At first I was reluctant to attend, because memories from my school years of playing the dreaded Sousa marches started to surface. However, faced with the other option of simply returning to our lodging and doing nothing, I chose to stay in the city after dinner and hear the band. After all, it was free to the public, so no harm, no foul.
Shame on me! The band was absolutely fantastic! The director was vivacious and spoke in between pieces with short anedotes about the music selections. The players were focused and played at a high level of proficiency. I particularly paid attention to the clarinet section, being a reformed clarinetist myself, and was especially impressed by their ability to "cross the bridge" and to hit those notes that dangle far above the music lines. The band even performed a piece written by Mendelssohn just for clarinets. It was superb.
The program consisted of several traditional pieces including Beethoven, Grétry, Weber, and Fabry. The part of the whole program that impressed me the most, however, was the piece called Bacchanale by Rolf Rudin, a German composer, who was also in attendence at the concert with us. I was completely blown away by its modern perspective and elegance. In this case, art inspires life! Listening to this contemporary piece in the middle of so many classics renewed my interest in this musical genre. It might be time for me to slow down on the Justin Timberlake and revisit some Mahler or Brahms. Oh, JT...
Or does life inspire art? I spent Thursday morning listening to a presentation called "Muscial Journeys through Austria" put on by instructor from the Mozarteum University in Salzburg. The focus of his talk was to look at how travel inspired many Austrian composers and lyricists. One example of this can been seen in Mozart's biography. One of his most famous and popular pieces is the Ave verum corpus for choir, orchestra, and organ. He wrote this piece while visiting his wife during the summer at a spa resort outside of Vienna. It was written quickly almost like an idea doodled on a cocktail napkin at a beach restaurant.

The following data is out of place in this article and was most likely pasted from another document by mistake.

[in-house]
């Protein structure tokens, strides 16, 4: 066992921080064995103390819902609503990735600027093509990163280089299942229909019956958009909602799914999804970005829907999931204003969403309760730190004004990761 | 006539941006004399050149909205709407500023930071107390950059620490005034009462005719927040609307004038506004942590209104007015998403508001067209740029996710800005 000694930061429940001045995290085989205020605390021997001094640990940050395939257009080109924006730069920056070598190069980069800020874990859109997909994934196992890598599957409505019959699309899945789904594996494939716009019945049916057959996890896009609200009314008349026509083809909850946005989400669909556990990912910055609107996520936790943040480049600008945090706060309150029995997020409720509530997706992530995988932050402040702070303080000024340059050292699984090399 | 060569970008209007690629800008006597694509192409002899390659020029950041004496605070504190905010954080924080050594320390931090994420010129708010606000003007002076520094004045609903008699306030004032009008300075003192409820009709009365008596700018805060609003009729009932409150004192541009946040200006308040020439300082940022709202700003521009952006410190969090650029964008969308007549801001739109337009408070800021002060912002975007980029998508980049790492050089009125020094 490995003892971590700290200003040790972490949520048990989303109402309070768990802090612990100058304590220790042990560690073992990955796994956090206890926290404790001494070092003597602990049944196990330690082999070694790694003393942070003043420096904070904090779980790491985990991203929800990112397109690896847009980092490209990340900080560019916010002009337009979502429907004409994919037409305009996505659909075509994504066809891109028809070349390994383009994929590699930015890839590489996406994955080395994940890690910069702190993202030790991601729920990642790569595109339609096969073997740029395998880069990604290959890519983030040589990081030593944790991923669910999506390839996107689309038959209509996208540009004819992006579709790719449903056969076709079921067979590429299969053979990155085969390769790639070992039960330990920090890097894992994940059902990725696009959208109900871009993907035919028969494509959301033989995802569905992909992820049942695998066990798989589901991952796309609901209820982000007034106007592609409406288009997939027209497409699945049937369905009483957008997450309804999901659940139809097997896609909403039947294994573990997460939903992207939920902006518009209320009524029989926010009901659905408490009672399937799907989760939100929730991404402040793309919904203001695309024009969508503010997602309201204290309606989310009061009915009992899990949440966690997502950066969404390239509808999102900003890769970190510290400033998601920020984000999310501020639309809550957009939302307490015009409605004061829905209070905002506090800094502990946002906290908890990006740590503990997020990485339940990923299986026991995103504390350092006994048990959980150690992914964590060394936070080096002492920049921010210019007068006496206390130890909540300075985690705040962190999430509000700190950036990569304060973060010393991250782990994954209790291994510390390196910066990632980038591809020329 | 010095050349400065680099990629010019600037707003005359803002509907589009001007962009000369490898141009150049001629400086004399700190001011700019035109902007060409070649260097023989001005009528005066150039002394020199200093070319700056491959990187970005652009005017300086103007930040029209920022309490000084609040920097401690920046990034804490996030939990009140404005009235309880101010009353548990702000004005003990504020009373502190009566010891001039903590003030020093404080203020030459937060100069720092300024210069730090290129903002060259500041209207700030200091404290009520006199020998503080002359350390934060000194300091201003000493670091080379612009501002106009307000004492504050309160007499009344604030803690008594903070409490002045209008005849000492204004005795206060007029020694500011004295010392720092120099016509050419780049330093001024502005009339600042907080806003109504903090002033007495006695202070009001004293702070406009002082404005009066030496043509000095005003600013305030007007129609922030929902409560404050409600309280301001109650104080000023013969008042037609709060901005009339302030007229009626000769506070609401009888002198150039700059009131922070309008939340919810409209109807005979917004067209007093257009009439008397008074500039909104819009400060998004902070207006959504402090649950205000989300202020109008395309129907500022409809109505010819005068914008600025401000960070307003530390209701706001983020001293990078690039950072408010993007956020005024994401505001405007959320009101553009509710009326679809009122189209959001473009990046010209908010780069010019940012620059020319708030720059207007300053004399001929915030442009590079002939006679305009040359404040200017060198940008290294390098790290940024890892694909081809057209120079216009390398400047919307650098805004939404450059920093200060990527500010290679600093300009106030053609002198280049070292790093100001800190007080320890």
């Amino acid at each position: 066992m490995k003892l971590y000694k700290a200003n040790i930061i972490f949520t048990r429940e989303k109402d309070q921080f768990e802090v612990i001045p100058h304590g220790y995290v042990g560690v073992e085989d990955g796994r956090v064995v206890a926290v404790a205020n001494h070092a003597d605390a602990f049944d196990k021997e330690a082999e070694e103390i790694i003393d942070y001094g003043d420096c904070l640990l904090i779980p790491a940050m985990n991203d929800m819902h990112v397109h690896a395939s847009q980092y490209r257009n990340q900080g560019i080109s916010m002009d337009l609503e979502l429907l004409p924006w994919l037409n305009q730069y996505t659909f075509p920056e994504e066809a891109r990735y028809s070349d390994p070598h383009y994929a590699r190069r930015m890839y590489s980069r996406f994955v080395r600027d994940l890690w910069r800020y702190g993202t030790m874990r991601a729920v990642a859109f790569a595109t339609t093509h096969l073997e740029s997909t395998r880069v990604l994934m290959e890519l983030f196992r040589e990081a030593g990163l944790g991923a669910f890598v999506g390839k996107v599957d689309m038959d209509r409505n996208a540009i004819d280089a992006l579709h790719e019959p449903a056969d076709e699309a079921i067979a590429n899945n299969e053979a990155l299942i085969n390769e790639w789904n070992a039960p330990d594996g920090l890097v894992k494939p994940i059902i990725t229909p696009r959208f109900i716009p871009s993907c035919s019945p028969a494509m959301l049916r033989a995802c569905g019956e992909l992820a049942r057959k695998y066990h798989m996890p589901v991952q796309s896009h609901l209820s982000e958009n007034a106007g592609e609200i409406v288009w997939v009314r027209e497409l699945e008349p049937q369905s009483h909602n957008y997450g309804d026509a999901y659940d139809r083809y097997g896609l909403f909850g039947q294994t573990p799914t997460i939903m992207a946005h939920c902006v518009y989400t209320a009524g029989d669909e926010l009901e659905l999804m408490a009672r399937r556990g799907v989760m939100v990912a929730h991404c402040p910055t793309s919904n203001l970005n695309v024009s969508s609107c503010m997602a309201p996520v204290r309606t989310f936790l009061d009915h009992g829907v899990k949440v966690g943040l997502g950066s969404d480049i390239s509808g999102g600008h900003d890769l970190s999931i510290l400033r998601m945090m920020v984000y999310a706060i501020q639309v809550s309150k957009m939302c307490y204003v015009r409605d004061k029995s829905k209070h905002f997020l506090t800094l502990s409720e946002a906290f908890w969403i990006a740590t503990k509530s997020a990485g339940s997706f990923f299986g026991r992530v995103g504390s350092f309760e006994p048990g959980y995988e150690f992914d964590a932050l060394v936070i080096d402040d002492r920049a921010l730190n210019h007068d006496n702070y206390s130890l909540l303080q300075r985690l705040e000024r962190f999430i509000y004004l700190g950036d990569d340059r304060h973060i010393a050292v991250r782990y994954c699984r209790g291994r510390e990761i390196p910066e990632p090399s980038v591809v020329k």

It has also been calculated that Mozart spent a third of his life in a coach while traveling from one location to another. Watching the world pass by from a window, constantly meeting new people, eating all kinds of new foods, sleeping in strange hotels, hearing foreign languages in your ears has to have an effect on a person's work and way of thinking. I can close my eyes and imagine that I am experiencing the same thing myself. I constantly carry around a green notebook, so that I can jot down ideas for classroom activities that pop into my head while listening to seminar presenters, sitting in cafes tasting new dishes, or gazing out from the veranda of the hotel at the mountains as they change their faces every hour putting on clouds and then taking them off as they shimmer in the summer sunshine.
Or maybe art does inspire life? Our Mozarteum instructor played a piece from an Austrian musician named Hubert von Goisern circa 2003. It was a little bit country, a little bit folk music, while all at the same time Austrian in language. I could use that in the classroom for sure! Or maybe that avant-garde poem by Gerhard Rühm that we also heard? That would absolutely work in German 1! I hope that I can keep up with all of my scribbles when I get home.
Here in the summery mountains of Austria, the melodies and creative ideas fly around so much, that one must take great care, so as not to stumble or squash a single one.